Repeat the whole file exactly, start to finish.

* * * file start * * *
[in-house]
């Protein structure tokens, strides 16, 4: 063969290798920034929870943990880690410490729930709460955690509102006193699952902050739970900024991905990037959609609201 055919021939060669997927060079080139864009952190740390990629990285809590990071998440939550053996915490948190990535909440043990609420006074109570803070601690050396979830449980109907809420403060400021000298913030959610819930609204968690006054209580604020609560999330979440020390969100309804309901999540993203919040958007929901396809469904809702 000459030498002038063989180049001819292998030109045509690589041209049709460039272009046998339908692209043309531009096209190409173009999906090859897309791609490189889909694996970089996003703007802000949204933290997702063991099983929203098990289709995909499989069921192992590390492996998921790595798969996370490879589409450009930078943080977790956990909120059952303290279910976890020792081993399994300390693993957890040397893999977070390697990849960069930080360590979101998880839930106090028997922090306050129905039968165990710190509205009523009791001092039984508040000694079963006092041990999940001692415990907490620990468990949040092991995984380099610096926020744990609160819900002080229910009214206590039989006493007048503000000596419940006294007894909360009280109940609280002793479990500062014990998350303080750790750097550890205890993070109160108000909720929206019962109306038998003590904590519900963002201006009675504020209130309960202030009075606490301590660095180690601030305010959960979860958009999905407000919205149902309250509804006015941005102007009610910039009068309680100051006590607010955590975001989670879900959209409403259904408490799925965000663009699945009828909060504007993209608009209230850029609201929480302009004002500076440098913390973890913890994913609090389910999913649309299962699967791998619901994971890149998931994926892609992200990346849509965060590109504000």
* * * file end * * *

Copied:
[in-house]
């Protein structure tokens, strides 16, 4: 063969290798920034929870943990880690410490729930709460955690509102006193699952902050739970900024991905990037959609609201 055919021939060669997927060079080139864009952190740390990629990285809590990071998440939550053996915490948190990535909440043990609420006074109570803070601690050396979830449980109907809420403060400021000298913030959610819930609204968690006054209580604020609560999330979440020390969100309804309901999540993203919040958007929901396809469904809702 000459030498002038063989180049001819292998030109045509690589041209049709460039272009046998339908692209043309531009096209190409173009999906090859897309791609490189889909694996970089996003703007802000949204933290997702063991099983929203098990289709995909499989069921192992590390492996998921790595798969996370490879589409450009930078943080977790956990909120059952303290279910976890020792081993399994300390693993957890040397893999977070390697990849960069930080360590979101998880839930106090028997922090306050129905039968165990710190509205009523009791001092039984508040000694079963006092041990999940001692415990907490620990468990949040092991995984380099610096926020744990609160819900002080229910009214206590039989006493007048503000000596419940006294007894909360009280109940609280002793479990500062014990998350303080750790750097550890205890993070109160108000909720929206019962109306038998003590904590519900963002201006009675504020209130309960202030009075606490301590660095180690601030305010959960979860958009999905407000919205149902309250509804006015941005102007009610910039009068309680100051006590607010955590975001989670879900959209409403259904408490799925965000663009699945009828909060504007993209608009209230850029609201929480302009004002500076440098913390973890913890994913609090389910999913649309299962699967791998619901994971890149998931994926892609992200990346849509965060590109504000």